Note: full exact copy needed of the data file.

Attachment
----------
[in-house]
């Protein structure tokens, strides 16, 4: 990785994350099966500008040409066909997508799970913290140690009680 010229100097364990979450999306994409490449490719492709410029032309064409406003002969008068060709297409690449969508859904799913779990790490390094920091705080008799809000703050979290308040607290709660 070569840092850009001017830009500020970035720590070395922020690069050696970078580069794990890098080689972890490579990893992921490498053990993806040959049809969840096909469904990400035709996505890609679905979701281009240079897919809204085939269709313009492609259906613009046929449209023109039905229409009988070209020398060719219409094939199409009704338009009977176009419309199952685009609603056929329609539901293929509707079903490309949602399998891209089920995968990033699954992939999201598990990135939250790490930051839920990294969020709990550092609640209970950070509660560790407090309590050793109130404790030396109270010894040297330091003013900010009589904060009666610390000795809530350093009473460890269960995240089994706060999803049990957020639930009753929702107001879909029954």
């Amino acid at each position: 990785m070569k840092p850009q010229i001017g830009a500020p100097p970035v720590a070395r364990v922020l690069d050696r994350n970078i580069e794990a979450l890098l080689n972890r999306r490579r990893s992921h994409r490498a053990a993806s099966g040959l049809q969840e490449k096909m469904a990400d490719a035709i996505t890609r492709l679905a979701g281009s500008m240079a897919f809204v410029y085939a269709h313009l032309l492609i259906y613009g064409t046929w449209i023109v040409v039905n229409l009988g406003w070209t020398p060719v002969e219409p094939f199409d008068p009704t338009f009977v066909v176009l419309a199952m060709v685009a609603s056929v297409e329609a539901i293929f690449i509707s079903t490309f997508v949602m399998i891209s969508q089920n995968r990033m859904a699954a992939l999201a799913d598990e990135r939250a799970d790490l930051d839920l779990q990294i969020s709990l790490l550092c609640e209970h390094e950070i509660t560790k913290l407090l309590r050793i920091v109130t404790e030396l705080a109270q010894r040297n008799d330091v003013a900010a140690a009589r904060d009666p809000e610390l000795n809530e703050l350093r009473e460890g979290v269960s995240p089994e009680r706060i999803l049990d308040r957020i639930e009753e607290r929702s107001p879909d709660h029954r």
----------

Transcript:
[in-house]
């Protein structure tokens, strides 16, 4: 990785994350099966500008040409066909997508799970913290140690009680 010229100097364990979450999306994409490449490719492709410029032309064409406003002969008068060709297409690449969508859904799913779990790490390094920091705080008799809000703050979290308040607290709660 070569840092850009001017830009500020970035720590070395922020690069050696970078580069794990890098080689972890490579990893992921490498053990993806040959049809969840096909469904990400035709996505890609679905979701281009240079897919809204085939269709313009492609259906613009046929449209023109039905229409009988070209020398060719219409094939199409009704338009009977176009419309199952685009609603056929329609539901293929509707079903490309949602399998891209089920995968990033699954992939999201598990990135939250790490930051839920990294969020709990550092609640209970950070509660560790407090309590050793109130404790030396109270010894040297330091003013900010009589904060009666610390000795809530350093009473460890269960995240089994706060999803049990957020639930009753929702107001879909029954």
């Amino acid at each position: 990785m070569k840092p850009q010229i001017g830009a500020p100097p970035v720590a070395r364990v922020l690069d050696r994350n970078i580069e794990a979450l890098l080689n972890r999306r490579r990893s992921h994409r490498a053990a993806s099966g040959l049809q969840e490449k096909m469904a990400d490719a035709i996505t890609r492709l679905a979701g281009s500008m240079a897919f809204v410029y085939a269709h313009l032309l492609i259906y613009g064409t046929w449209i023109v040409v039905n229409l009988g406003w070209t020398p060719v002969e219409p094939f199409d008068p009704t338009f009977v066909v176009l419309a199952m060709v685009a609603s056929v297409e329609a539901i293929f690449i509707s079903t490309f997508v949602m399998i891209s969508q089920n995968r990033m859904a699954a992939l999201a799913d598990e990135r939250a799970d790490l930051d839920l779990q990294i969020s709990l790490l550092c609640e209970h390094e950070i509660t560790k913290l407090l309590r050793i920091v109130t404790e030396l705080a109270q010894r040297n008799d330091v003013a900010a140690a009589r904060d009666p809000e610390l000795n809530e703050l350093r009473e460890g979290v269960s995240p089994e009680r706060i999803l049990d308040r957020i639930e009753e607290r929702s107001p879909d709660h029954r």